Baits of choice:

While whiting tend to feast happily on pipi’s, mussel, bass yabbies and sand worms being the more common baits used, fishing the deep water with fast currents can cause these baits to fall from the hook. While I do use pipi’s the majority of the time, it is hard to go past thin slithers of freshly caught calamari. Calamari can be gathered quite easily before hitting the whiting and one calamari can be quite enough bait for one session. If you are heading out to the deep, arm yourself with some pipi’s and calamari and your well on your way to finding some quality fish.

Berley:

Whiting in the deep don’t tend to group together in large schools as they do in the shallows. A good session maybe 20 odd fish, but you won’t have consistent out of control action for your session. Most of the fish will come every two or so minutes but the key to this is using berley. A berley pot with large holes is recommended with a half block of pilchards mashed up by your hands placed into it. If you mash the pilchards too much, the berley will flow straight from the pot and dissipate in minutes. If you gently squish it up leaving the pillies in big chunks, they will stay in the pot and emit the odour which attracts the fish. It is imperative that the pot has enough weight to get to and sit on the bottom.

Deep water rigs:

Fishing the deep can have many different species take a bait, especially when using calamari. Pinkie snapper, stingray’s, gummy sharks, salmon, trevally and the like are all common catches and tend to bust up light rigs in seconds. While I still prefer to land one of these species than too bust off, I fish a little heavier leaders in this case. Most of the time, I use the pre-tied Black Magic Whiting Snatcher rigs which are tied from 15lb fluorocarbon leader and feature two droppers each containing a Black Magic 1/0 KL hook. If I tie a rig myself, I also use the same leader and hook in which the 15lb leader is substantial to hold up to most species without having you bust off only to tie a new rig when the fishing could be going nuts.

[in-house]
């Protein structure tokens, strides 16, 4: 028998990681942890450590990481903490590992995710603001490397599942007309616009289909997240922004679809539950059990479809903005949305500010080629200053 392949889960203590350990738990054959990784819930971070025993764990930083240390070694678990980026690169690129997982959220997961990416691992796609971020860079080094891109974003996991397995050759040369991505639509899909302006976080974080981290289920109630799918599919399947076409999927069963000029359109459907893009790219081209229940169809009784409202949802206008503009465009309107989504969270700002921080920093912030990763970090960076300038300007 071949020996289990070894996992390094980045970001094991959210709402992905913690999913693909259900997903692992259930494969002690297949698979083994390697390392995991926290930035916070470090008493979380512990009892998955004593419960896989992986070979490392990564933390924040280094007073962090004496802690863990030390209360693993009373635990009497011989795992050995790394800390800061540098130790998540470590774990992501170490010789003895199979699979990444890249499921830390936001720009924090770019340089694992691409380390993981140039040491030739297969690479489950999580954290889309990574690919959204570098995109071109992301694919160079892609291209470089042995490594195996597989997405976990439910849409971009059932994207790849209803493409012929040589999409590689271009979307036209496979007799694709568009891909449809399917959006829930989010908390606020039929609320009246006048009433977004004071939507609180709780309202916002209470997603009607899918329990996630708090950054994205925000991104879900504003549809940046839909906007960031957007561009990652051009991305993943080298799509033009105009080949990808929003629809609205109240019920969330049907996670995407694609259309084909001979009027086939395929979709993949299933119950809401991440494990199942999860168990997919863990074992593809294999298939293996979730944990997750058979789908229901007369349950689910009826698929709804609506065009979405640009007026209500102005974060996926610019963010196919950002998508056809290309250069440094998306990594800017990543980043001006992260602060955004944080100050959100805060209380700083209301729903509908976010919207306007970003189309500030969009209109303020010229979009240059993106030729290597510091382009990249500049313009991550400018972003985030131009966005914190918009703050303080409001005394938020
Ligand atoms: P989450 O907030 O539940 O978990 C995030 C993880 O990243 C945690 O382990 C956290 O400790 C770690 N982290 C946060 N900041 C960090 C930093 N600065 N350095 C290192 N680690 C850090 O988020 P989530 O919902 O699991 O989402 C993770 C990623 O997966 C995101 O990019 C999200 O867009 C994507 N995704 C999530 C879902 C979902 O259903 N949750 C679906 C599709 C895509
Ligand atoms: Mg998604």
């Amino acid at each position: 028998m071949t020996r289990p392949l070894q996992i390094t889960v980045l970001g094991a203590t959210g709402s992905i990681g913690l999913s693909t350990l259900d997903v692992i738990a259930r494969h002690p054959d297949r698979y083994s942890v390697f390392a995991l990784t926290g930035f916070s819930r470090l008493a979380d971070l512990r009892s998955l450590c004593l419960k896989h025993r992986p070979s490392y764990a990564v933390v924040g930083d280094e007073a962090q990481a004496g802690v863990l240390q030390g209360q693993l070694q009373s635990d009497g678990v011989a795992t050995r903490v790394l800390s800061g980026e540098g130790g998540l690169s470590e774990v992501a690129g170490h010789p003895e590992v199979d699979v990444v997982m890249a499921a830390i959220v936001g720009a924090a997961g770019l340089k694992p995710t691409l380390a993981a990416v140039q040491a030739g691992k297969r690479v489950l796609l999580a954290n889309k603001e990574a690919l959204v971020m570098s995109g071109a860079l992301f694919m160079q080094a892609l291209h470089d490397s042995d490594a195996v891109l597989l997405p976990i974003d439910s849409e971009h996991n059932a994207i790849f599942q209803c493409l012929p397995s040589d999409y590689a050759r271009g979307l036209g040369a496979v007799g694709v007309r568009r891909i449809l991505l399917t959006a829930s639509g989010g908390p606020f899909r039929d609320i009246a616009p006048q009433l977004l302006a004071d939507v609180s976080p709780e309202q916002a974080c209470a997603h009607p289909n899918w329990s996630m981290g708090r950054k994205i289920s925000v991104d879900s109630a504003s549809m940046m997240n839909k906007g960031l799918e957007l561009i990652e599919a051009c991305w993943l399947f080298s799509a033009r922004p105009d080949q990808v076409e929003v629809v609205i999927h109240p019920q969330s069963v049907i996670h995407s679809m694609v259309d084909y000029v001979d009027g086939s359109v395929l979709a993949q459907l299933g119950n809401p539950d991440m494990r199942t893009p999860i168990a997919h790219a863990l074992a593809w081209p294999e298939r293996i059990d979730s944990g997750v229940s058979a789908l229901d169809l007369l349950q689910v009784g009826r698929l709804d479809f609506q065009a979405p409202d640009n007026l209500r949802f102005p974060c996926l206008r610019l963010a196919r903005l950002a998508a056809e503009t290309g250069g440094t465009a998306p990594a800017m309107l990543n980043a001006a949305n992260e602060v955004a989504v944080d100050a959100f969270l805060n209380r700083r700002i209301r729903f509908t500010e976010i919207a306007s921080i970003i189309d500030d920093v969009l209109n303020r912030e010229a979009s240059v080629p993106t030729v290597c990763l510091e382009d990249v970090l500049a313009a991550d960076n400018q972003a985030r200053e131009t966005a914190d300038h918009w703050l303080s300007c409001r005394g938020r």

Watch for the dive:

One of the most important things to watch out for when catching whiting is their run. During the battle whiting are known for two distinct characteristics when they take a bait. Firstly it is on the initial hook up when the rod tip quivers to indicate they have the bait then the last run at the boat for freedom. It is at this point when most fish are lost as anglers tend to relax a little thinking they have it in the bag. Most of the time the angler continues to wind but when the fish goes for one last run, the rod buckles and the line breaks. Anglers should always use their arm as the rods extension and when the fish runs, move their arm forward as if it is the rod allowing the fish to run that last time before bringing it to the surface.

Deep water whiting are something else and if you’re on the lookout for a real challenge, venture out a little deeper and get amongst some real kidney slappers.